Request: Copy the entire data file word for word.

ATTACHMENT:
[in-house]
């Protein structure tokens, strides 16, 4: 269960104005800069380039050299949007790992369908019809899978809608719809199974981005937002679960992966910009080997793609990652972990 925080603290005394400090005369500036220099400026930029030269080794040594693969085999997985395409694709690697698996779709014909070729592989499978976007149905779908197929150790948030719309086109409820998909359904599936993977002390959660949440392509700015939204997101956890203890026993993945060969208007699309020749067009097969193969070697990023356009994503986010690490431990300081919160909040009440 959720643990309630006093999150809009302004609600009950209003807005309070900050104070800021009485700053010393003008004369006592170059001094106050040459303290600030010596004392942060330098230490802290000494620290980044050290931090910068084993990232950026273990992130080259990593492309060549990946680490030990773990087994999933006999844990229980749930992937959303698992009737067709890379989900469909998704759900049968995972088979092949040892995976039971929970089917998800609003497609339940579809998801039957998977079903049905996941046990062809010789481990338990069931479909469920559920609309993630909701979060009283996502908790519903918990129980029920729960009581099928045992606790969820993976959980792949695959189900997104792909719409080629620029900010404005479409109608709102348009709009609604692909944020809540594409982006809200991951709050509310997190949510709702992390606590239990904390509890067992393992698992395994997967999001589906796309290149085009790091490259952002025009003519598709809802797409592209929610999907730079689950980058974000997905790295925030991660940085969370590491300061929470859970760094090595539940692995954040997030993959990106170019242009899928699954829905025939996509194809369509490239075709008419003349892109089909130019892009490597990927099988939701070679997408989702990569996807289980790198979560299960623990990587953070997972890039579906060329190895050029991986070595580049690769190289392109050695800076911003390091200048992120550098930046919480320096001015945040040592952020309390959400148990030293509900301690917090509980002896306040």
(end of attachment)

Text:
[in-house]
């Protein structure tokens, strides 16, 4: 269960104005800069380039050299949007790992369908019809899978809608719809199974981005937002679960992966910009080997793609990652972990 925080603290005394400090005369500036220099400026930029030269080794040594693969085999997985395409694709690697698996779709014909070729592989499978976007149905779908197929150790948030719309086109409820998909359904599936993977002390959660949440392509700015939204997101956890203890026993993945060969208007699309020749067009097969193969070697990023356009994503986010690490431990300081919160909040009440 959720643990309630006093999150809009302004609600009950209003807005309070900050104070800021009485700053010393003008004369006592170059001094106050040459303290600030010596004392942060330098230490802290000494620290980044050290931090910068084993990232950026273990992130080259990593492309060549990946680490030990773990087994999933006999844990229980749930992937959303698992009737067709890379989900469909998704759900049968995972088979092949040892995976039971929970089917998800609003497609339940579809998801039957998977079903049905996941046990062809010789481990338990069931479909469920559920609309993630909701979060009283996502908790519903918990129980029920729960009581099928045992606790969820993976959980792949695959189900997104792909719409080629620029900010404005479409109608709102348009709009609604692909944020809540594409982006809200991951709050509310997190949510709702992390606590239990904390509890067992393992698992395994997967999001589906796309290149085009790091490259952002025009003519598709809802797409592209929610999907730079689950980058974000997905790295925030991660940085969370590491300061929470859970760094090595539940692995954040997030993959990106170019242009899928699954829905025939996509194809369509490239075709008419003349892109089909130019892009490597990927099988939701070679997408989702990569996807289980790198979560299960623990990587953070997972890039579906060329190895050029991986070595580049690769190289392109050695800076911003390091200048992120550098930046919480320096001015945040040592952020309390959400148990030293509900301690917090509980002896306040």